Asian Games 2018: Wrestler Bajrang Punia Wins Gold In Men's 65kg
Bajrang defeated Takatani Daichi of Japan 11-8 in the summit clash to claim the top honours.
A dominating Bajrang Punia opened India's gold medal account at the 2018 Asian Games, bringing smiles and relief to the Indian camp which was jolted by the early exit of star wrestler Sushil Kumar here today. An in-form Bajrang won his maiden Asian Games gold in the 65kg category but a 'rusty' Sushil lost his last chance to add an Asiad gold to his collection of medals after losing his qualification bout 3-5 to Bahrain's Adam Batirov in the 74kg category. Bajrang came into the Games after winning three tournaments -- Commonwealth Games, Tbilisi Grand Prix and Yasar Dogu International -- and carried on with his superlative show here. Such was his domination that the 24-year-old from Haryana won all his bouts, until the final, by technical superiority.
He outclassed Uzbekistan's Sirojiddin Khasanov (13-3), Tajikistan's Fayziev Abdulqosim (12-2) and Mongolia's N Batmagnai Batchuluu (10-0) to storm into the gold medal bout.
In the final, he was tested by Japan's Takatani Daichi but Bajrang held his nerves to prevail 11-8 in an exciting battle. He raced to a 6-0 lead but the Japanese kept at it and put Bajrang under immense pressure. Bajrang emulated his mentor Yogeshwar Dutt, who won gold in the last edition and is now one of the few Asiad gold medal winners in wrestling.
Kartar Singh (1978, 1986), Satpal Singh (1982), Rajinder Singh (1978), Changdi Ram (1970) and Maruti Mane (1962) are among Asiad gold winners from India. A lot was expected from all five wrestlers in action but Sandeep Tomar (57kg), Mausam Khatri (97kg) and Pawan Kumar (86kg) faded out early. Pawan got a chance to redeem his campaign but lost his repechage round by technical superiority (0-11) to local boy Fahriansyah.
The biggest blow though came when two-time Olympic medallist Sushil, who was exempted from Asiad trails, lost tamely. Sushil, winner of a bronze at the 2006 Doha edition, was competing at the Games after skipping the last two editions. The Indian led 2-1 after the first period with a takedown but the Bahraini made a strong comeback to silence the Indian fans.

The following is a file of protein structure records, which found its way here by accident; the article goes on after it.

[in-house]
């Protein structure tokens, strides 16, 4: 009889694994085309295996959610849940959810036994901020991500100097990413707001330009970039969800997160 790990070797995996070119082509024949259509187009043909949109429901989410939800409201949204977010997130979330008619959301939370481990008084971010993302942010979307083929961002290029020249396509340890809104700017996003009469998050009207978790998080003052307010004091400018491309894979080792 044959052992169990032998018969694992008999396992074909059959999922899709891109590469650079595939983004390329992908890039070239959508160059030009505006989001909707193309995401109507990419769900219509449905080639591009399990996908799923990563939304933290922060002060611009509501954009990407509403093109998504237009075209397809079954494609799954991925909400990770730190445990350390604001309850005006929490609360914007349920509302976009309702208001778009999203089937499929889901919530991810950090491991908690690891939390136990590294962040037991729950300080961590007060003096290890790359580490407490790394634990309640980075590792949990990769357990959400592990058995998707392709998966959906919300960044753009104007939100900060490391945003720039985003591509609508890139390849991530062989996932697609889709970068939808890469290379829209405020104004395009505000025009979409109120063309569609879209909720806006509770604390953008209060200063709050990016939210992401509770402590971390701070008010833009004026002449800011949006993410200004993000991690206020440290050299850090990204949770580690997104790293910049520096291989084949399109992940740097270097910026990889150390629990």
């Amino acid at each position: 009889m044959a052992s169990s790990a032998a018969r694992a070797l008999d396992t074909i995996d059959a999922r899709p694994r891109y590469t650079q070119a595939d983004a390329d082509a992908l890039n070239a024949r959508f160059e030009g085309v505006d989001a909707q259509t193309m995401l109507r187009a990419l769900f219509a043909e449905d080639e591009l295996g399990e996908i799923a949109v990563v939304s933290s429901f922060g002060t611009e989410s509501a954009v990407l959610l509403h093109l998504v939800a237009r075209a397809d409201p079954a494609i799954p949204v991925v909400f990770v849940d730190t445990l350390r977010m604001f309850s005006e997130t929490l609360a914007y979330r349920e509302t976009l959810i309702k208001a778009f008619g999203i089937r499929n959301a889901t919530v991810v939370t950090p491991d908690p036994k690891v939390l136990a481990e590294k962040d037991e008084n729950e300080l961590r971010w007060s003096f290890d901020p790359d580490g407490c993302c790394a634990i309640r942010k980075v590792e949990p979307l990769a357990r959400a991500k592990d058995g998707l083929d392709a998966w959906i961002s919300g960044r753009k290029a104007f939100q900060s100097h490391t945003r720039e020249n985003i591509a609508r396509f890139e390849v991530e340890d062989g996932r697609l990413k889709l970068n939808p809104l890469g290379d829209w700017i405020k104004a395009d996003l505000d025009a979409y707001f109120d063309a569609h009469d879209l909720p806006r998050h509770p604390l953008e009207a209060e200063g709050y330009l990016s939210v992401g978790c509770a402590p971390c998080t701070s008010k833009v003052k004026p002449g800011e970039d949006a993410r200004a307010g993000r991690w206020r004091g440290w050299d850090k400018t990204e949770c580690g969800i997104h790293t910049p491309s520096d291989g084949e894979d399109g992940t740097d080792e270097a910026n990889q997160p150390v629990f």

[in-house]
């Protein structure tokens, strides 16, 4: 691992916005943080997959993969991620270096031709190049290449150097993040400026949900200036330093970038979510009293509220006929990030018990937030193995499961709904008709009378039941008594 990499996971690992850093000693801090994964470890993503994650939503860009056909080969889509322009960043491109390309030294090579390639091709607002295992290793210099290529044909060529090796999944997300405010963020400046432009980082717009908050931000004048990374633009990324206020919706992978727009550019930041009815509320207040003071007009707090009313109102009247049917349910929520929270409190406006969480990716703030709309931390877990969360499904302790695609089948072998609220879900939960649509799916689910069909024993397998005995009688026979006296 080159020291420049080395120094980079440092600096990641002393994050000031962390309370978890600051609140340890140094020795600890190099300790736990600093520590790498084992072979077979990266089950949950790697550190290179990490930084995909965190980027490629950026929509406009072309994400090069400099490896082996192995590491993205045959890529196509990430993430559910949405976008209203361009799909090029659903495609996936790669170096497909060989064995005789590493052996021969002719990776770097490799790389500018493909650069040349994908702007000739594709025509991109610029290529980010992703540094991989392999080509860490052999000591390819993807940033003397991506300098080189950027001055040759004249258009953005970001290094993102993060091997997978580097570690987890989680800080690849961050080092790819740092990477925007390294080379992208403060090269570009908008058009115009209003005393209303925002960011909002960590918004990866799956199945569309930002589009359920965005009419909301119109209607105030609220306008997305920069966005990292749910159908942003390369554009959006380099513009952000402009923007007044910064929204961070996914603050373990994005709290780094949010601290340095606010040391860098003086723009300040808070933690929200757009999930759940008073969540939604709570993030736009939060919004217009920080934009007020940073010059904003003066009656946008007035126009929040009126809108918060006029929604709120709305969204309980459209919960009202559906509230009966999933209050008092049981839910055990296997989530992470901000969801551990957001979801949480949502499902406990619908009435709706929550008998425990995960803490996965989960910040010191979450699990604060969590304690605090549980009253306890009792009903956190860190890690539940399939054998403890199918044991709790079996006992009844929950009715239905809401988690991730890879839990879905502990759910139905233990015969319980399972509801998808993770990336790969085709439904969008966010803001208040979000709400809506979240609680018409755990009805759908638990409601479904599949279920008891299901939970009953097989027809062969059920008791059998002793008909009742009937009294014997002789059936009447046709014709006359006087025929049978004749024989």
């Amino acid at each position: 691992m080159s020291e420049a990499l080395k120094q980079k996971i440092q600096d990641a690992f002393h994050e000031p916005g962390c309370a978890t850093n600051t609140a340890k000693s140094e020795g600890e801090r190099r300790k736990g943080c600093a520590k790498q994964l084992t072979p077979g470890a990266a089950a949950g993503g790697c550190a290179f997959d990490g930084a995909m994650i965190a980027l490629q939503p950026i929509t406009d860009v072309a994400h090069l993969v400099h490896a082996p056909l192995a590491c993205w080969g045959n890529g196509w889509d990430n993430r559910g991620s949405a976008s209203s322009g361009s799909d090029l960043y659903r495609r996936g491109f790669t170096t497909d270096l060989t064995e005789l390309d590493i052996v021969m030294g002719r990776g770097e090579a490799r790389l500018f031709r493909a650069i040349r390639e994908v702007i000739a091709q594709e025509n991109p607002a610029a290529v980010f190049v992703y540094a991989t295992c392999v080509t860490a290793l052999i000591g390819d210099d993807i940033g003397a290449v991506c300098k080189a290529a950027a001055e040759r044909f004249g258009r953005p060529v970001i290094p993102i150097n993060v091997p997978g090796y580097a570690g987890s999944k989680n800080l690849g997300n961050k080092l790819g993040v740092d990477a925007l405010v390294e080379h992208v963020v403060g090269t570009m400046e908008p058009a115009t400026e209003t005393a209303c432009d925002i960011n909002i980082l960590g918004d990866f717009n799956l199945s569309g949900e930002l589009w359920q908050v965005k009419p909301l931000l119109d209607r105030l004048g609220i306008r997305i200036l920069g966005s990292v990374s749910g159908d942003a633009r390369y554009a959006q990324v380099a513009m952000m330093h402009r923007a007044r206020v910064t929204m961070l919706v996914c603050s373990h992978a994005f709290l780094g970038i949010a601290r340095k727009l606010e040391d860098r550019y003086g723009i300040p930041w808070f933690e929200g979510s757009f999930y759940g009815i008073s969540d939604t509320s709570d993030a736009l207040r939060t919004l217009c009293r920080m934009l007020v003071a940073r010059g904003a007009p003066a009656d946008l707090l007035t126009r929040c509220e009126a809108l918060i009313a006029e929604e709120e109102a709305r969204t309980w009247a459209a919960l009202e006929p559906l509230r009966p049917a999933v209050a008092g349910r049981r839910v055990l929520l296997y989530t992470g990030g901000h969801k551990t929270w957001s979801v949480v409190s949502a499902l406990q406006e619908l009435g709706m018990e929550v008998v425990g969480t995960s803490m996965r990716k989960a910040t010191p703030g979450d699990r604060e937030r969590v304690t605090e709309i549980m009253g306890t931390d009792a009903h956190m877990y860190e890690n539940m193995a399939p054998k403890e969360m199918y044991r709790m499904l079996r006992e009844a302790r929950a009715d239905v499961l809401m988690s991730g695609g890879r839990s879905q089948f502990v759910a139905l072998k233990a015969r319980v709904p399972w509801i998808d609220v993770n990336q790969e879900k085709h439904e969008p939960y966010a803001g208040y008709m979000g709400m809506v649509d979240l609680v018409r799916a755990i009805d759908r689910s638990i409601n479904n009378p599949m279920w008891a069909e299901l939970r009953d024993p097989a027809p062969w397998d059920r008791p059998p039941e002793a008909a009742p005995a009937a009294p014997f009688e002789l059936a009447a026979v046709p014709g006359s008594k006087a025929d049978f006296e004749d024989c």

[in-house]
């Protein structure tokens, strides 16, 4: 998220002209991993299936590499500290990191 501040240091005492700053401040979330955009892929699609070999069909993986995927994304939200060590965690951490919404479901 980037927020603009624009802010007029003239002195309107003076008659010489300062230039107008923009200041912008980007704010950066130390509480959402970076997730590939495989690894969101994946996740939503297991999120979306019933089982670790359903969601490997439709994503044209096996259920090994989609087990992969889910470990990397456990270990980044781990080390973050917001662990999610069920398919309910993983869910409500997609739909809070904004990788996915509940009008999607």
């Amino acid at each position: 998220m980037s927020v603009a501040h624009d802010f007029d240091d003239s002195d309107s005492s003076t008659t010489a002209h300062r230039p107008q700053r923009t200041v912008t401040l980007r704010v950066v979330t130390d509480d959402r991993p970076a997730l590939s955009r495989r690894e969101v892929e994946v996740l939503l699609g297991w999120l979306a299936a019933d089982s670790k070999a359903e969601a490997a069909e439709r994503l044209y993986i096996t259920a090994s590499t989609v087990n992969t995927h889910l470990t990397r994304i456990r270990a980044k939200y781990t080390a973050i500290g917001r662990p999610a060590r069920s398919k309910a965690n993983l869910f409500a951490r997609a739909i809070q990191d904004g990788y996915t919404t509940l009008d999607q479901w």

Sushil himself was surprised with his defeat.
"I did not expect this. I did not have any big competition under my belt and that was the main reason for my defeat. But it's part of the sport. I will train harder and come back," said Sushil.
"I was not passive. I tried. It was just that there was not much time between CWG and Asian Games, so I could not compete at bigger and better events to prepare."
The London Olympics silver medallist created two opportunities to score in the second period but could not convert them while Batirov did not miss his chances. He led 3-2 with a takedown and then pushed the Indian out for a win. For Sushil to remain in the medal contention, Batirov needed to make the final. But the Bahraini lost his quarterfinal bout 2-8 to Japan's Yuhi Fujinami, resulting to Sushil's exit. Sandeep Tomar, who was the last wrestler to book a berth for the Games through trials, showed immense promise before crashing out in the quarterfinals.
He won his second round 12-8 against Turkmenistan's Rustem Nazarov but was outwitted 9-15 by Iran's Reza Atrinagharchi. Tomar put up a brave fight and was locked 6-6 with his tactically superior Iranian rival. In the second period, though, Reza just ran away with the bout with his big-scoring moves. The Iranian later lost his semifinal bout, which resulted to Tomar crashing out.
Khatri was outplayed 0-8 in the 97kg by Uzbekistan's Magomed Ibragimo. Khatri remained passive throughout the bout and never made any attacking move. In the 86kg, Pawan Kumar made a rousing start by blanking Heng Vuthy of Cambodia 8-0 but later lost to reigning world champion Hassan Yazdani Charati of Iran by Technical Superiority. Yazdabi is the gold medallist at Rio Olympics, apart from winning three World Cup gold medals.
(With PTI Inputs)